Thursday 24 January 2008

After 4 weeks of trying, I finally got accepted as a contributor on Alamy. Note that this doesn't mean they (or I) think that I'm a great photographer. I think it is more to do with me working out the tricks for getting accepted.

I have been wanting to increase my chances of getting sales and I figured that Alamy would be one way. I actually registered some months ago but never got around to preparing the four images for my initial submission. I had some spare time of the Christmas holidays so I set about preparing some images.

Alamy require the submitted images to be at least 48MB uncompressed which does make things a little difficult. A 12 megapixel camera will only produce an uncompressed image of around 36MB: 3 bytes per pixel gives 36MB. Most of my images were taken with the D70 which is only 6.1 megapixels (i.e. 18.3MB uncompressed) and even with the D300 (12.3 megapixels/36.9MB uncompressed) I was going to have to interpolate the images (enlarge the images through interpolation). My other choice was to go with scanned slides. If I scan them at 4800 dpi I can easily get large enough images.

My first mistake was submitting what I thought were good images from a photographic perspective, i.e. those images that would be the most appealing and might sell. I picked the following four images:

Green tree frog, Litoria caerulea, taken in 1984 and scanned with my Epson V700.

Nudibranch, Hypselodoris bennetti, taken with the D70.

Shield bug nymph, taken with the D70.

Juvenile St Andrew's Cross spider, Argiope keyserlingi, taken with my D300 but cropped before it was interpolated.

The first image was scanned from a slide I took in 1984. I am actually very happy about the image and think it has a lot of potential for sales. Two of the other three images I had taken with my D70, cropped for composition and then interpolated so they would be larger than 48MB uncompressed. The fourth image was taken with the D300 but cropped to 2100 x 2100 before being interpolated.

I submitted the 4 images individually on December 26 and 27, due to some problems getting the submission system to work. I then had to wait until 17 January to get the result. The frog photograph was rejected due to "Dirt or dust or other blemishes". In hindsight, that was really my fault for not making sure the scan was clean. The other three images also failed Quality Control but no reason was given. This was quite frustrating as I had no idea whether they had actually failed on their own merits. I made the assumption that they failed because one image failed.

I replaced the scanned frog image with one of a Peron's tree frog taken with the D300 (cropped and interpolated) and submitted it and the other three images from the first submission. This time I only had to wait a day to get the result. Unfortunately, the three images I had resubmitted all failed due to "Interpolation artifacts" with no rejection reason provided for the new image. Again, I did not know if the new image had actually been rejected or not.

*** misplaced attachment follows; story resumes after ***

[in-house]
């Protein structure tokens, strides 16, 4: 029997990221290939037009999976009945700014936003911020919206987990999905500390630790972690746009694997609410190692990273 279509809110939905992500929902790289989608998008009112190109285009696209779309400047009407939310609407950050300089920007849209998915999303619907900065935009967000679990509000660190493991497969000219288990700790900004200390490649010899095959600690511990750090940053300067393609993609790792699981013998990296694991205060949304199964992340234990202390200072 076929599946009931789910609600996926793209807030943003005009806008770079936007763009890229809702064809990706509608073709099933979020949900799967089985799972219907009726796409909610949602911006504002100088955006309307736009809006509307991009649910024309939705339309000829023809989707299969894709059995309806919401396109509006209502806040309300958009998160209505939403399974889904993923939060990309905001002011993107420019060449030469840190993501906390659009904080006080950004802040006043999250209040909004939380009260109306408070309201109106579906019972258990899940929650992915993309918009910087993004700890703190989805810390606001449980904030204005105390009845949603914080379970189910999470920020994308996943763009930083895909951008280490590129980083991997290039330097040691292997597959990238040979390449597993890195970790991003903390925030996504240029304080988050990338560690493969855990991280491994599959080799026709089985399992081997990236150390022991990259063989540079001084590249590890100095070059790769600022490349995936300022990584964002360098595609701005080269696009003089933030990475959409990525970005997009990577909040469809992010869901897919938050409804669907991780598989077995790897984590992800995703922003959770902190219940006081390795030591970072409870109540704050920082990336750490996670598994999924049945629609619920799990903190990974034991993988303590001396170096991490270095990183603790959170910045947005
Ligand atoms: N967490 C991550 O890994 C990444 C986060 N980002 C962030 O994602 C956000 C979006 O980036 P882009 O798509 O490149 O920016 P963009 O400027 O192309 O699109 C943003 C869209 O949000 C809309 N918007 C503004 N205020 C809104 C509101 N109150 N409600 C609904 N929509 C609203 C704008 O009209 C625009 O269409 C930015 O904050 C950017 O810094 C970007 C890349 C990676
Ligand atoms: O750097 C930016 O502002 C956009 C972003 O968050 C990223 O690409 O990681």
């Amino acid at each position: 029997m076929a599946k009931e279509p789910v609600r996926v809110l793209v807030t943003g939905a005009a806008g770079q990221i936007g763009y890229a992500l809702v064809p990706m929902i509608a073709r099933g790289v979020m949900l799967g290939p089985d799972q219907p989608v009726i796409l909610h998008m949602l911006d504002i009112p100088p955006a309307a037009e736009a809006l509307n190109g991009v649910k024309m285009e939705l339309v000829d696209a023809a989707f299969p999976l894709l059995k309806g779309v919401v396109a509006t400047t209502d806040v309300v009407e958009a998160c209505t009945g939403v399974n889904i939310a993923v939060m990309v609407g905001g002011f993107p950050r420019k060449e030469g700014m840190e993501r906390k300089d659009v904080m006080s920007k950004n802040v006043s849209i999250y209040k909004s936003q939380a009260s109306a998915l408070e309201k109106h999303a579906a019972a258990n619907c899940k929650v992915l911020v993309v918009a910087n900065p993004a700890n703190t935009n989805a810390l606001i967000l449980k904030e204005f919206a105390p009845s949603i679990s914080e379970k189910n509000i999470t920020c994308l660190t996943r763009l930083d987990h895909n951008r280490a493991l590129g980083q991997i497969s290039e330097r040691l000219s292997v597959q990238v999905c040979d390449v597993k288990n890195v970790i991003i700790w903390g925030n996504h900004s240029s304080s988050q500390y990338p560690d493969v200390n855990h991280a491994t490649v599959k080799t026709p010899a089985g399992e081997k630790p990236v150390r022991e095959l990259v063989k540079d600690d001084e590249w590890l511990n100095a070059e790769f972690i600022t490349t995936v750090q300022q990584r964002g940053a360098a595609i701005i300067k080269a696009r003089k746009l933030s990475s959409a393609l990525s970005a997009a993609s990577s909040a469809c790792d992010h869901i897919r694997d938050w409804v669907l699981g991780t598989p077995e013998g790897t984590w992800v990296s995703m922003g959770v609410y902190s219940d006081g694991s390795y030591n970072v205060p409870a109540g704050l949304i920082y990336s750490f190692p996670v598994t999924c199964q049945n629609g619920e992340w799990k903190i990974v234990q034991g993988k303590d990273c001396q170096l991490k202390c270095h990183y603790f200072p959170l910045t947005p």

Peron's tree frog, Litoria peronii, taken with the D300.

After thinking about it for a few days, I realised I was going about it all wrong. They weren't interested in the photographic merit of the image itself, only the objective technical aspects. I figured that if I used an uncropped D300 image I would only have to increase its size by 20% on each dimension to get it to greater than 48MB. I also assumed the Peron's tree from image was still OK. I found 3 other D300 images that were generally sharp with no blemishes and interpolated them by 20% on each dimension. This got them to 52MB uncompressed. I also didn't sharpen them at all so as not to introduce any other artifacts. They were submitted on the evening of 22 January.

Hibiscus flower taken with the D300.

Dragonfly taken with the D300.

Flower taken with the D300.

On the morning of 24 January I was greeted with the acceptance email from Alamy. While this was pleasing, I was not greatly surprised as I was now fairly sure that I had worked out the system. I would have been dismayed had I not passed as it would mean that I didn't at all understand what they were after - not that it matters now.

I have prepared the four images for sale which basically involves adding captions, keywords and answering some specific questions about the images. It can take up to 24 hours for the images to be made available for sale. When they are made available, they will be visible on my home page at Alamy.

My next task is to add more images to my collection. The images still go through Quality Control although I am led to believe that the latter QC is less stringent. I will probably start with D300 images that have little or no cropping to reduce the amount of interpolation. It will take me some time to build up a collection of images.

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